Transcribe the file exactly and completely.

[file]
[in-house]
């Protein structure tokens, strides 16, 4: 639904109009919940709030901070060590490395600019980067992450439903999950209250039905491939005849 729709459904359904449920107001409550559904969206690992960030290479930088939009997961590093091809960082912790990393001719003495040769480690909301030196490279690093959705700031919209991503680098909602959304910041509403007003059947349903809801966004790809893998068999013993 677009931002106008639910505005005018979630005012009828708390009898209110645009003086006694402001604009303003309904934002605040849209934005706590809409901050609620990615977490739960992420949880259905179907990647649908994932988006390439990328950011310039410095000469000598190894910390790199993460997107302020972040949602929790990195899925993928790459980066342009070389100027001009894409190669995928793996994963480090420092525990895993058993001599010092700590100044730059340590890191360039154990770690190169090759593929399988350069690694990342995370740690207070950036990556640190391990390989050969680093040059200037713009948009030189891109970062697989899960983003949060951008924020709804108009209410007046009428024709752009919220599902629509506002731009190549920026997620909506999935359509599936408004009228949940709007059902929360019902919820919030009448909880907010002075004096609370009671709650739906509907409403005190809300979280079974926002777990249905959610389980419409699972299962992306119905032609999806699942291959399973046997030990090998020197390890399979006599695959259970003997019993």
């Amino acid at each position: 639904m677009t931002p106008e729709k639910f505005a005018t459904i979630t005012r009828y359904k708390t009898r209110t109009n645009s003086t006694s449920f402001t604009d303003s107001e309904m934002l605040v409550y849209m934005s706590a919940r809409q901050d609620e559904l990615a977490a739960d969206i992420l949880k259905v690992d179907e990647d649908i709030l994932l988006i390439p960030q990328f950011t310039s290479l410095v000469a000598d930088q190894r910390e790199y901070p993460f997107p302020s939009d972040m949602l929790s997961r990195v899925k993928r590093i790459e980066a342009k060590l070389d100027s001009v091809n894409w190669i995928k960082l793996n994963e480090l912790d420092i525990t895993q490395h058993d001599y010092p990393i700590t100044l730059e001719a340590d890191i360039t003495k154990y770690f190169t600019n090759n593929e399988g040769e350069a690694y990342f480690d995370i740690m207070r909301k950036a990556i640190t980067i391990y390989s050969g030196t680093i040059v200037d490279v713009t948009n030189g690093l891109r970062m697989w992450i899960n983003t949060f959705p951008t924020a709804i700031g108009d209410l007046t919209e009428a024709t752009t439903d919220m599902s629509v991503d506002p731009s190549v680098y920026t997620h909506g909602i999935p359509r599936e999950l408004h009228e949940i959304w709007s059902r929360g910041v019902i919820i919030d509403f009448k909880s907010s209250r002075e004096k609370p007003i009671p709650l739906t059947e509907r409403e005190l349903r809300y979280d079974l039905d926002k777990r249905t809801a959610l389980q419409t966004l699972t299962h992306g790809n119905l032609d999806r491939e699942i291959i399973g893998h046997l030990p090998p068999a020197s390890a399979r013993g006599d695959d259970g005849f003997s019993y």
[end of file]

[in-house]
């Protein structure tokens, strides 16, 4: 639904109009919940709030901070060590490395600019980067992450439903999950209250039905491939005849 729709459904359904449920107001409550559904969206690992960030290479930088939009997961590093091809960082912790990393001719003495040769480690909301030196490279690093959705700031919209991503680098909602959304910041509403007003059947349903809801966004790809893998068999013993 677009931002106008639910505005005018979630005012009828708390009898209110645009003086006694402001604009303003309904934002605040849209934005706590809409901050609620990615977490739960992420949880259905179907990647649908994932988006390439990328950011310039410095000469000598190894910390790199993460997107302020972040949602929790990195899925993928790459980066342009070389100027001009894409190669995928793996994963480090420092525990895993058993001599010092700590100044730059340590890191360039154990770690190169090759593929399988350069690694990342995370740690207070950036990556640190391990390989050969680093040059200037713009948009030189891109970062697989899960983003949060951008924020709804108009209410007046009428024709752009919220599902629509506002731009190549920026997620909506999935359509599936408004009228949940709007059902929360019902919820919030009448909880907010002075004096609370009671709650739906509907409403005190809300979280079974926002777990249905959610389980419409699972299962992306119905032609999806699942291959399973046997030990090998020197390890399979006599695959259970003997019993």
């Amino acid at each position: 639904m677009t931002p106008e729709k639910f505005a005018t459904i979630t005012r009828y359904k708390t009898r209110t109009n645009s003086t006694s449920f402001t604009d303003s107001e309904m934002l605040v409550y849209m934005s706590a919940r809409q901050d609620e559904l990615a977490a739960d969206i992420l949880k259905v690992d179907e990647d649908i709030l994932l988006i390439p960030q990328f950011t310039s290479l410095v000469a000598d930088q190894r910390e790199y901070p993460f997107p302020s939009d972040m949602l929790s997961r990195v899925k993928r590093i790459e980066a342009k060590l070389d100027s001009v091809n894409w190669i995928k960082l793996n994963e480090l912790d420092i525990t895993q490395h058993d001599y010092p990393i700590t100044l730059e001719a340590d890191i360039t003495k154990y770690f190169t600019n090759n593929e399988g040769e350069a690694y990342f480690d995370i740690m207070r909301k950036a990556i640190t980067i391990y390989s050969g030196t680093i040059v200037d490279v713009t948009n030189g690093l891109r970062m697989w992450i899960n983003t949060f959705p951008t924020a709804i700031g108009d209410l007046t919209e009428a024709t752009t439903d919220m599902s629509v991503d506002p731009s190549v680098y920026t997620h909506g909602i999935p359509r599936e999950l408004h009228e949940i959304w709007s059902r929360g910041v019902i919820i919030d509403f009448k909880s907010s209250r002075e004096k609370p007003i009671p709650l739906t059947e509907r409403e005190l349903r809300y979280d079974l039905d926002k777990r249905t809801a959610l389980q419409t966004l699972t299962h992306g790809n119905l032609d999806r491939e699942i291959i399973g893998h046997l030990p090998p068999a020197s390890a399979r013993g006599d695959d259970g005849f003997s019993y």